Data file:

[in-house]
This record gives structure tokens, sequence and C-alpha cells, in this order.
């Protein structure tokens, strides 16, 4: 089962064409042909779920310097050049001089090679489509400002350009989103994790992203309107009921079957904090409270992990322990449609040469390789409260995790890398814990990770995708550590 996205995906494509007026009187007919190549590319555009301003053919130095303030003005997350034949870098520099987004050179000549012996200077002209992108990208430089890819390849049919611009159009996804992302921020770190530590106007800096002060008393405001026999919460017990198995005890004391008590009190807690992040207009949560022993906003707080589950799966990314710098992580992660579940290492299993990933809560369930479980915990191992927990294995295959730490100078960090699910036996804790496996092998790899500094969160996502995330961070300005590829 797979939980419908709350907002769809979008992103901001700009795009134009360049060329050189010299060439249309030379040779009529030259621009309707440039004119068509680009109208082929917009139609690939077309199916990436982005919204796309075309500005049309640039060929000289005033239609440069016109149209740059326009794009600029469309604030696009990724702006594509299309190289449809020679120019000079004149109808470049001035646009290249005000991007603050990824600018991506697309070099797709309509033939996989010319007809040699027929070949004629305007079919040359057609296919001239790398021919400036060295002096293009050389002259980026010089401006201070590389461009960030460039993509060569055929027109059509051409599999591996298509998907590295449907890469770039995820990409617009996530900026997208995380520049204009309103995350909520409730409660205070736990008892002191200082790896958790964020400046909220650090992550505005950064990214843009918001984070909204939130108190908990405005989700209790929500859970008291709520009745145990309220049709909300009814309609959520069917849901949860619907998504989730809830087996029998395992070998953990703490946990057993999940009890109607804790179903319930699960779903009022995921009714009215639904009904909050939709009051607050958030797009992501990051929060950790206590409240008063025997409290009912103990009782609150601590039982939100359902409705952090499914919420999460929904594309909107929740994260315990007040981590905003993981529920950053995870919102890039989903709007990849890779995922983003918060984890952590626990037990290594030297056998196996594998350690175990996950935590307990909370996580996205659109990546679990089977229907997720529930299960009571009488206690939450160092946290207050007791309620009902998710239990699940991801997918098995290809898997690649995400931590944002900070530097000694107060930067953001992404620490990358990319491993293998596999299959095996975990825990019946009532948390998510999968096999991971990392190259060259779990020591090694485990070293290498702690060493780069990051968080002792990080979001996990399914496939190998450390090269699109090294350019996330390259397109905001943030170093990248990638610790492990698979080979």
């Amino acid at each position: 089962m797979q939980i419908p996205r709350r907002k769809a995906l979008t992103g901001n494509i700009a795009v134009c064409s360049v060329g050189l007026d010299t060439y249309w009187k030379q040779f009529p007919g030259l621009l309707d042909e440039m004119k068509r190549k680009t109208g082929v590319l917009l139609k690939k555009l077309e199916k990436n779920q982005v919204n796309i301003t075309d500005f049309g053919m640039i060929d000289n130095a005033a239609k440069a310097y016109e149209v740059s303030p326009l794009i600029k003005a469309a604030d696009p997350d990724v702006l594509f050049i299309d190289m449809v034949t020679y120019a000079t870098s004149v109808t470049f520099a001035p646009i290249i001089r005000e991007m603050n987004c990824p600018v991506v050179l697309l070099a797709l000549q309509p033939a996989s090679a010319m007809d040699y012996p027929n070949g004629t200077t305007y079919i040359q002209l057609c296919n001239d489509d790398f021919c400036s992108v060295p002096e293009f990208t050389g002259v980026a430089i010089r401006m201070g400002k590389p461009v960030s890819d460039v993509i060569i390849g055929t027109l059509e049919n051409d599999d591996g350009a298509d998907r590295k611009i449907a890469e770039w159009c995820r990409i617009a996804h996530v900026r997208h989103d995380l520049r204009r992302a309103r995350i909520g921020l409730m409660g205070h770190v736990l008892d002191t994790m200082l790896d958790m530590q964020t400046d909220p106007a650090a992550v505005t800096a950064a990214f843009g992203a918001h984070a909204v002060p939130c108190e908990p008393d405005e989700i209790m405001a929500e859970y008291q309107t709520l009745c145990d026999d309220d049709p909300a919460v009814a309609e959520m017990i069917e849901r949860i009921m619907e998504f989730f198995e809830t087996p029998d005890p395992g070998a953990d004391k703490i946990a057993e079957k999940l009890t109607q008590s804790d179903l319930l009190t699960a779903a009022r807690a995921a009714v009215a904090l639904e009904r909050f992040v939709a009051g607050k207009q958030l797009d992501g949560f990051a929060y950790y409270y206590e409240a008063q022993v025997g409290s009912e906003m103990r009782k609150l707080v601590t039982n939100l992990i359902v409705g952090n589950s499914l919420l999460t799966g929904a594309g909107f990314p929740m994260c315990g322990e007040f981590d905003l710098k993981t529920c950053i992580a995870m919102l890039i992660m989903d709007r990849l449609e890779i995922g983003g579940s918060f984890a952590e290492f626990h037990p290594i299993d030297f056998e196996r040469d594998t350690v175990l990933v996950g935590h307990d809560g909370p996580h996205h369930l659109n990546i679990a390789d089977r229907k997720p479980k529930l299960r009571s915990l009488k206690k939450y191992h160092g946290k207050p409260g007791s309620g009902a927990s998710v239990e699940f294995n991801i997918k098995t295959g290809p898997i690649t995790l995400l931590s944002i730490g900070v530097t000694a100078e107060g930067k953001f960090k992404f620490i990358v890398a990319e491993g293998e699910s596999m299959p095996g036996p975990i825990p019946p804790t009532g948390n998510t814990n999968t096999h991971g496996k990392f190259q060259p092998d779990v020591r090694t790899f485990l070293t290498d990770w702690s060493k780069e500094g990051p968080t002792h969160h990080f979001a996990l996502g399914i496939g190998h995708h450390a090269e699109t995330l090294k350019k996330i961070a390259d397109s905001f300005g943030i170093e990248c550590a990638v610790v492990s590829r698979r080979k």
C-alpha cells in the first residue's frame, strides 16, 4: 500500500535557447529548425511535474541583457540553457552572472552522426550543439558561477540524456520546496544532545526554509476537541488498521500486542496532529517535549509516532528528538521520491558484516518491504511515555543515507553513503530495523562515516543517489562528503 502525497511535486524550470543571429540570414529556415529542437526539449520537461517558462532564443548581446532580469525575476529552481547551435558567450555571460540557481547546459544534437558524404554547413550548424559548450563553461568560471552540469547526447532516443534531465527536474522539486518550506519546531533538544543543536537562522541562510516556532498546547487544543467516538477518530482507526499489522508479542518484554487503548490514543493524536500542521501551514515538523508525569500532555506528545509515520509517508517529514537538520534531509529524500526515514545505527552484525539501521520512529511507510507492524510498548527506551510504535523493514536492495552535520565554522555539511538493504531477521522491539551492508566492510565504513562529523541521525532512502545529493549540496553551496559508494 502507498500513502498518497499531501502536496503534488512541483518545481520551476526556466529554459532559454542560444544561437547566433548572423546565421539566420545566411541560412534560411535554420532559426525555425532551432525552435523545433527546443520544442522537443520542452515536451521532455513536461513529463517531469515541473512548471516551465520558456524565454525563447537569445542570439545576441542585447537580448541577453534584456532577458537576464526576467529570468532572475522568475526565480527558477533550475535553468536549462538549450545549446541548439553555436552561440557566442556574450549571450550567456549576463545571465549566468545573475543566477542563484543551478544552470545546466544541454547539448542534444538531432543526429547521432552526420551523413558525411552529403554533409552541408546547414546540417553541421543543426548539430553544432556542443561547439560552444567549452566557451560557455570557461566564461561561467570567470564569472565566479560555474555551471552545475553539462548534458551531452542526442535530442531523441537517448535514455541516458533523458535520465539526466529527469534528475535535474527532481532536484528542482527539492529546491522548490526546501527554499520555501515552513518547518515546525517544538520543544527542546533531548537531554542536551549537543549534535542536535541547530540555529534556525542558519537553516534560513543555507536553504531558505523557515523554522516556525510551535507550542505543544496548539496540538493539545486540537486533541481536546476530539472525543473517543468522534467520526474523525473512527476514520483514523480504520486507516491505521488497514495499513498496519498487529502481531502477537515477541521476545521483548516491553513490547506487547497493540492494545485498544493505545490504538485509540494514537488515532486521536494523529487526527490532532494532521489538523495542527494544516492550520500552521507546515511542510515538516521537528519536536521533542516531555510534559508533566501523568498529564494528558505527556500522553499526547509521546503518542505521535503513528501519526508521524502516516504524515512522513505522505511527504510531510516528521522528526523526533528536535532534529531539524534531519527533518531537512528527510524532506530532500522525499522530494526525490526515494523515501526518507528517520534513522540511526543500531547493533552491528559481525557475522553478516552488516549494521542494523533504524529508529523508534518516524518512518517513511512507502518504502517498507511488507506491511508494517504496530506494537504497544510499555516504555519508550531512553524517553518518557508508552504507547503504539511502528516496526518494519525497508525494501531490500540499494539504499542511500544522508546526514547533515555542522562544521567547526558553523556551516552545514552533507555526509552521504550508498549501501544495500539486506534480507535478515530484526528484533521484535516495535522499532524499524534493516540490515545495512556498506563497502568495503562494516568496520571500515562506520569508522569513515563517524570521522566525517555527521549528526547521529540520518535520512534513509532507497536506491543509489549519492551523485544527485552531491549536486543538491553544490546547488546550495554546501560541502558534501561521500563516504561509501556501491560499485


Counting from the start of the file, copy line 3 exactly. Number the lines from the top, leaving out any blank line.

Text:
């Protein structure tokens, strides 16, 4: 089962064409042909779920310097050049001089090679489509400002350009989103994790992203309107009921079957904090409270992990322990449609040469390789409260995790890398814990990770995708550590 996205995906494509007026009187007919190549590319555009301003053919130095303030003005997350034949870098520099987004050179000549012996200077002209992108990208430089890819390849049919611009159009996804992302921020770190530590106007800096002060008393405001026999919460017990198995005890004391008590009190807690992040207009949560022993906003707080589950799966990314710098992580992660579940290492299993990933809560369930479980915990191992927990294995295959730490100078960090699910036996804790496996092998790899500094969160996502995330961070300005590829 797979939980419908709350907002769809979008992103901001700009795009134009360049060329050189010299060439249309030379040779009529030259621009309707440039004119068509680009109208082929917009139609690939077309199916990436982005919204796309075309500005049309640039060929000289005033239609440069016109149209740059326009794009600029469309604030696009990724702006594509299309190289449809020679120019000079004149109808470049001035646009290249005000991007603050990824600018991506697309070099797709309509033939996989010319007809040699027929070949004629305007079919040359057609296919001239790398021919400036060295002096293009050389002259980026010089401006201070590389461009960030460039993509060569055929027109059509051409599999591996298509998907590295449907890469770039995820990409617009996530900026997208995380520049204009309103995350909520409730409660205070736990008892002191200082790896958790964020400046909220650090992550505005950064990214843009918001984070909204939130108190908990405005989700209790929500859970008291709520009745145990309220049709909300009814309609959520069917849901949860619907998504989730809830087996029998395992070998953990703490946990057993999940009890109607804790179903319930699960779903009022995921009714009215639904009904909050939709009051607050958030797009992501990051929060950790206590409240008063025997409290009912103990009782609150601590039982939100359902409705952090499914919420999460929904594309909107929740994260315990007040981590905003993981529920950053995870919102890039989903709007990849890779995922983003918060984890952590626990037990290594030297056998196996594998350690175990996950935590307990909370996580996205659109990546679990089977229907997720529930299960009571009488206690939450160092946290207050007791309620009902998710239990699940991801997918098995290809898997690649995400931590944002900070530097000694107060930067953001992404620490990358990319491993293998596999299959095996975990825990019946009532948390998510999968096999991971990392190259060259779990020591090694485990070293290498702690060493780069990051968080002792990080979001996990399914496939190998450390090269699109090294350019996330390259397109905001943030170093990248990638610790492990698979080979």